Stop Words and Tokenization with NLTK

Stop Words and Tokenization with NLTK: Natural Language Processing (NLP) is a sub-area of computer science, information engineering, and artificial intelligence concerned with the interactions between computers and human (native) languages. This is nothing but how to program computers to process and analyze large amounts of natural language data.

NLP = Computer Science + AI + Computational Linguistics

In another way, Natural language processing is the capability of computer software to understand human language as it is spoken. NLP is one of the component of artificial intelligence (AI). 

About Natural Language Processing Tool Kit

  • The Natural Language Toolkit, or more commonly is a suite of libraries and programs for symbolic and statistical natural language processing (NLP) for English written in the Python programming language.
  • It was developed by Steven Bird and Edward Loper in the Department of Computer and Information Science at the University of Pennsylvania.
  • A software package for manipulating linguistic data and performing NLP tasks.
  • Natural Language Processing Tool Kit is intended to support research and teaching in NLP or closely related areas, including empirical linguistics, cognitive science, artificial intelligence, information retrieval, and machine learning
  • It supports classification, tokenization, stemming, tagging, parsing, and semantic reasoning functionalities.
  • It includes more than 50 corpora and lexical sources such as the Penn Treebank Corpus, Open Multilingual Wordnet, Problem Report Corpus, and Lin’s Dependency Thesaurus.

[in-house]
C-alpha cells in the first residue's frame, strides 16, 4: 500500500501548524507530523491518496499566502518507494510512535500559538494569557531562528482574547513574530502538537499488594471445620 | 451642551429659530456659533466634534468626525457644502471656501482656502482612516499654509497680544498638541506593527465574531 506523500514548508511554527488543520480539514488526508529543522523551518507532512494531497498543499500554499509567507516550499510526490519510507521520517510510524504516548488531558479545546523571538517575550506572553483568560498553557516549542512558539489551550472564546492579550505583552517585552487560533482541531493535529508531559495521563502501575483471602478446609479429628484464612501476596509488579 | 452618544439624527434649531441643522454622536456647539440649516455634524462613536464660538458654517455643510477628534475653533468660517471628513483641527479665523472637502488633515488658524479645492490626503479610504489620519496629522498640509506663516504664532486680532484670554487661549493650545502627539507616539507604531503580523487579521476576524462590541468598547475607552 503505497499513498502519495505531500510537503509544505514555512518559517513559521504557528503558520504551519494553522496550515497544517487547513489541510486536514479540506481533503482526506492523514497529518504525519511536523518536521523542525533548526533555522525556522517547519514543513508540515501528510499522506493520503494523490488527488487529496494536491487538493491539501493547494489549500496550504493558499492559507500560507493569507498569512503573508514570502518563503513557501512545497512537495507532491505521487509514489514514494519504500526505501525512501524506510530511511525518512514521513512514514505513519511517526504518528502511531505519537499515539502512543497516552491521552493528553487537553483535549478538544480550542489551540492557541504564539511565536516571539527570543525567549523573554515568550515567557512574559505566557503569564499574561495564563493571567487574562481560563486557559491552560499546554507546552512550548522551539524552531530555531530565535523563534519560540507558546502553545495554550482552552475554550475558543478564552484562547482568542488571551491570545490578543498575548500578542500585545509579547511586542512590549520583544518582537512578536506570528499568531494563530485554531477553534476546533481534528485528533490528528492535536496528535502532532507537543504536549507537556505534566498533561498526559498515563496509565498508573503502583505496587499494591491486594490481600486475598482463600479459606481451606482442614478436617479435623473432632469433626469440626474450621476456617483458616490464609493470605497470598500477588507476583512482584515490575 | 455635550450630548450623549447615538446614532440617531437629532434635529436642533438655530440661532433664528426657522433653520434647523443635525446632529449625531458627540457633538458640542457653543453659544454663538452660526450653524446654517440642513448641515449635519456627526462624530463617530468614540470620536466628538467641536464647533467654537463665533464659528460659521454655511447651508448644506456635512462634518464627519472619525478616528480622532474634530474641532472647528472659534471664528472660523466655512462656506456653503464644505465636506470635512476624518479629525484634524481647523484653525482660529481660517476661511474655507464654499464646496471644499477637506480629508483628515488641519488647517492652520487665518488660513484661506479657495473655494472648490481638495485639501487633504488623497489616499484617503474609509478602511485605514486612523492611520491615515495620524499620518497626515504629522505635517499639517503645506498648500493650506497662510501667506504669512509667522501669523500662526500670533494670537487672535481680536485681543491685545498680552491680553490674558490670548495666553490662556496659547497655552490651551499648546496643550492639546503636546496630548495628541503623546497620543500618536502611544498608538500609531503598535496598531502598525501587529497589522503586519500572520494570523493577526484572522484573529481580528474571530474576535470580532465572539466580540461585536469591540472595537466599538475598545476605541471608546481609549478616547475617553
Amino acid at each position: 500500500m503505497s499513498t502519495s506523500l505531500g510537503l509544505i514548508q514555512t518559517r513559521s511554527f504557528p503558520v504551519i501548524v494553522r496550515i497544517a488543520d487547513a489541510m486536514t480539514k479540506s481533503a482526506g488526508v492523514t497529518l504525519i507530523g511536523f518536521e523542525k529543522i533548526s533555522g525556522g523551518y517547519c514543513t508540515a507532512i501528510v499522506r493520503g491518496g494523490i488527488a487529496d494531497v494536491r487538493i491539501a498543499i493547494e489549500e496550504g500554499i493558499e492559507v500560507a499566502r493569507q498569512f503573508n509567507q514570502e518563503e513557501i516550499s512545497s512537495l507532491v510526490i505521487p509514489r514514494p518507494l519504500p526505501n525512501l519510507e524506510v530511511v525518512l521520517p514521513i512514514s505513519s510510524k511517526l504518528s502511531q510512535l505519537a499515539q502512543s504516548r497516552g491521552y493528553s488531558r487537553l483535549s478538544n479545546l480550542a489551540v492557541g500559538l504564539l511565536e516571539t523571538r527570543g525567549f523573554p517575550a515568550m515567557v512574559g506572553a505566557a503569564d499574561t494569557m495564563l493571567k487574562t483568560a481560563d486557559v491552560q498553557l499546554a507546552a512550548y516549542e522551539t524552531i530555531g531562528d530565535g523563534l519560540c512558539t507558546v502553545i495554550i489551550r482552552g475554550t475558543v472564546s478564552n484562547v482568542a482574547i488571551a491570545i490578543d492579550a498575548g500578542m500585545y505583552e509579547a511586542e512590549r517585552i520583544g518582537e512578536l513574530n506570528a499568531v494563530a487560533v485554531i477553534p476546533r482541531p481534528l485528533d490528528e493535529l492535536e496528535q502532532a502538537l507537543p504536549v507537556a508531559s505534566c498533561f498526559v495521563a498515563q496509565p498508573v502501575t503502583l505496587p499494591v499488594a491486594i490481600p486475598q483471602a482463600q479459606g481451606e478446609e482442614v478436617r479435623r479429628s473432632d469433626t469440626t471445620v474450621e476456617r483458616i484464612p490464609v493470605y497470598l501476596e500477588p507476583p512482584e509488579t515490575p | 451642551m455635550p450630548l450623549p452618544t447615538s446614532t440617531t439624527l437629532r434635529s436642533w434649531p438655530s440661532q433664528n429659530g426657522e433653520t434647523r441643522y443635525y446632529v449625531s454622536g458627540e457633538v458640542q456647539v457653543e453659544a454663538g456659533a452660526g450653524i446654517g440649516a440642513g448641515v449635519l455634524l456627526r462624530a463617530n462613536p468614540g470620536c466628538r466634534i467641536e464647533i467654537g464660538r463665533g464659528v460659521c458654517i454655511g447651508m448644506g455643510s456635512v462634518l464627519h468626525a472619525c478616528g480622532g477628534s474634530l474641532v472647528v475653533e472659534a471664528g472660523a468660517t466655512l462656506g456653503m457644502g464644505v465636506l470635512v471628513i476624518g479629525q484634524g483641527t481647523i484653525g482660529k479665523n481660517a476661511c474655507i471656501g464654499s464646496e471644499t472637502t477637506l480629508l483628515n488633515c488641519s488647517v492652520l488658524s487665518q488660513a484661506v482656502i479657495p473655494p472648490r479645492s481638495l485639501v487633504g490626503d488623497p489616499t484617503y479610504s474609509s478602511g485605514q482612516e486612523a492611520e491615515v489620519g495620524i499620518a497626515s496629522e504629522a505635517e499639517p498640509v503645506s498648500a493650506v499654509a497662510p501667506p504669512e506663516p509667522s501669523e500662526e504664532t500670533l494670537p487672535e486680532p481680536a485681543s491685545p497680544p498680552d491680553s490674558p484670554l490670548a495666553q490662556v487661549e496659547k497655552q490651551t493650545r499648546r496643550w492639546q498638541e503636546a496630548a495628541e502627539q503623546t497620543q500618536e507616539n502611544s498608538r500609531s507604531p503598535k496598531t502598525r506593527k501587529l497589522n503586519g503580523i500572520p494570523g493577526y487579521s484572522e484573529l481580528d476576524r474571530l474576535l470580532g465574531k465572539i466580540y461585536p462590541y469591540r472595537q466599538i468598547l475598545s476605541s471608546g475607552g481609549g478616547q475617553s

Following table shows the important modules in Natural Language Processing Tool Kit :

Language Processing Task NLTK-modules Functionality
Accessing corpora nltk.corpus Standardized interfaces to corpora and lexicons
String processing nltk.tokenize, nltk.stem Tokenizers, sentence tokenizers, stemmers
Collocation discovery nltk.collocations t-test, chi-squared, point-wise mutual information
Classification nltk.classify, nltk.cluster Decision tree, maximum entropy, naive Bayes, EM, k-means
Chunking nltk.chunk Regular expression, n-gram, named entity
Part-of-speech tagging nltk.tag n-gram, backoff, Brill, HMM, TnT
Parsing nltk.parse Chart, feature-based, unification, probabilistic, dependency
Semantic interpretation nltk.sem, nltk.inference Lambda calculus, first-order logic, model checking
Evaluation metrics nltk.metrics Precision, recall, agreement coefficients
Probability and estimation nltk.probability Frequency distributions, smoothed probability distributions
Applications nltk.app, nltk.chat Graphical concordancer, parsers, WordNet browser, chatbots

 The goal of designing the Natural Language Processing Tool Kit are as follows,

Simplicity:

It provides an in-built framework along with substantial building blocks, giving users a practical knowledge of NLP without getting bogged down in the tedious house-keeping usually associated with processing annotated language data

 Consistency:

To provide a uniform framework with consistent interfaces and data structures, and easily guessable method names

Text Data Analytics with NLTK and Python Course
Extensibility:

To provide a structure into which new software modules can be easily accommodated,including alternative implementations and competing approaches to the same task

Modularity:

To provide components that can be used independently without needing to understand

the rest of the toolkit

NLTK-Installation and Requirements

NLTK requires Python versions 2.7, 3.4, 3.5, or 3.6

NLTK-Library included in ANACONDA

On Windows or Linux or Mac, you can install NLTK using pip command. It can be directly installed using pip in terminal using the following command

>>> pip install nltk

You can directly Install from http://pypi.python.org/pypi/nltk

Step 1:

Open Command Prompt and type python

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Step 2:

After a successful installation, we will go for importing-NLTK.

The NLTK-package is then included using the following command

>>>import nltk

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Step 3:

Next, we need to install some of the packages or components for Natural Language Processing Tool Kit. For that Open command prompt or anaconda prompt then type,

>>>nltk.download( )